Well, I must come to the Coffee House to relax myself. The smell of South Indian filter coffee is intoxicating; I love it. However, before that I decide to go to the Central Book Agency. I see newspapers, magazines and journals. No, I am not there to buy the stuff like India Today or Femina. Is there anything to read in these glossy pages? Instead, I choose Janata—a weekly magazine published from Bombay: struggling in this age of commerce to survive and retain its socialist ethos. Believe it, it is only Rs.5/. Good articles by Gandhians and socialists, by those noble souls who cannot bought by television channels.  

A cup of coffee and my search

Coffee Home New Delhi

Now I move towards the Coffee House. I love this place. It has no distinctive ‘cultural’/’social’ capital; it is simple and ordinary, and hence it is inclusive. I order a cup of hot coffee. I can sit here for hours; nobody would object. I am relaxed. I see old people in groups talking, laughing, and debating. Yes, there are some youngsters too. However, this place is refreshingly free from artificial armours. I tell myself: this space must exist; it should not be given to any corporate house; it should retain its public character.  I have already drunk a cup of coffee. I go to the counter, order yet another cup. I keep reading Janata—the magazine I have just bought from the Central News agency. The Coffee House becomes my learning space. The feeling is truly enchanting.  

The sun has set. I leave the Coffee House, move towards Janpath. The cops are reminding us: “You are under CCTV camera surveillance”; they are repeatedly announcing: “Be aware of strangers. Anyone can prove to be a thief, a terrorist”. These words are ugly. I ask myself: Does it indicate the hollowness of our modern civilization? It is teaching us only one thing—suspect, suspect everybody; to trust is to be naïve; for the mythical security allow yourself to be an object of eternal surveillance. I begin to move faster.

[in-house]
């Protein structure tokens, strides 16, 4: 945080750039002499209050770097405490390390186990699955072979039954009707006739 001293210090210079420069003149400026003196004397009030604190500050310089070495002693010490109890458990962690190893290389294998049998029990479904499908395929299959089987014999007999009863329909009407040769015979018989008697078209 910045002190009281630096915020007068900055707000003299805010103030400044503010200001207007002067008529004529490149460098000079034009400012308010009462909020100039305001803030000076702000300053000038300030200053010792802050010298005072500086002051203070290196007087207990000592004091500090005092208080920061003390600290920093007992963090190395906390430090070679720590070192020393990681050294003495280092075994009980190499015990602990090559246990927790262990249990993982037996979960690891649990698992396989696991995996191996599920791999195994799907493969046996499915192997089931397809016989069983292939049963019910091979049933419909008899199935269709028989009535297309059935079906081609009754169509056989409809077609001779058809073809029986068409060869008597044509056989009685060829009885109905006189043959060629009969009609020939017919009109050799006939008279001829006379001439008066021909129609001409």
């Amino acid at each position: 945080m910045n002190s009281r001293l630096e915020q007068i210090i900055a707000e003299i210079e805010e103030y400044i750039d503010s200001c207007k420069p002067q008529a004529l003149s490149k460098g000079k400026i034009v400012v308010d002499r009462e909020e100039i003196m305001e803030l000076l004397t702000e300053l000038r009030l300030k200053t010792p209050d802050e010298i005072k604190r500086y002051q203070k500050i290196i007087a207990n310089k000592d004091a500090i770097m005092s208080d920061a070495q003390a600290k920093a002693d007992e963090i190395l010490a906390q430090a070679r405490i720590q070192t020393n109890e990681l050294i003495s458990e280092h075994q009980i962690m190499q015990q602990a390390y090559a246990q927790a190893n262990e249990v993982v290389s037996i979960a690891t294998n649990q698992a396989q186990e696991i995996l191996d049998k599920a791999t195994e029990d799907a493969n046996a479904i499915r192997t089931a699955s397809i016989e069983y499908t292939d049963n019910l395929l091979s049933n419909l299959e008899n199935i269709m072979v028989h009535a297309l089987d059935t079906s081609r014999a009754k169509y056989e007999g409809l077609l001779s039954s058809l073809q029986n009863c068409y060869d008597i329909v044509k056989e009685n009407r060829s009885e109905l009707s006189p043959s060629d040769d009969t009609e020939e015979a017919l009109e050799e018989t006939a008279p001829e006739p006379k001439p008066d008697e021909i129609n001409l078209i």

No, I have to stop. Here is a bookshop. Starbuck, Mc Donalds, Adidas…that is normal. But then, a bookshop in the market place? Yes, its existence in this digital age arouses some hope. I pick up some books. What a great joy in touching the hard copies! Politics, philosophy, religion and best sellers: the shop attracts. Yes, even today some people come, see the books, and buy what they love to read. I search a magazine: Yes Osho. I do not find it. It does not matter. I see some other books and magazines. I feel good.

I come towards Bank of Baroda. I pass through a typical Indian bazar. Clothes, bags, perfume, stationaries and the continual chorus of bargaining; even in that noise there is some music. But where is he? The old man from Bihar with a calm/meditative face who used to sell papad? I am searching him. I do not find him. Is anyone searching him, missing him in this crowded market in the downtown of the city? I do not know. But I need to see him; I need to find him; I need to know the art of meditation in a market place—the art of dignified living amidst everyday struggle. I do not find him.
What has happened to him? Has he gone back to Bihar? Or is it something else? My body begins to tremble…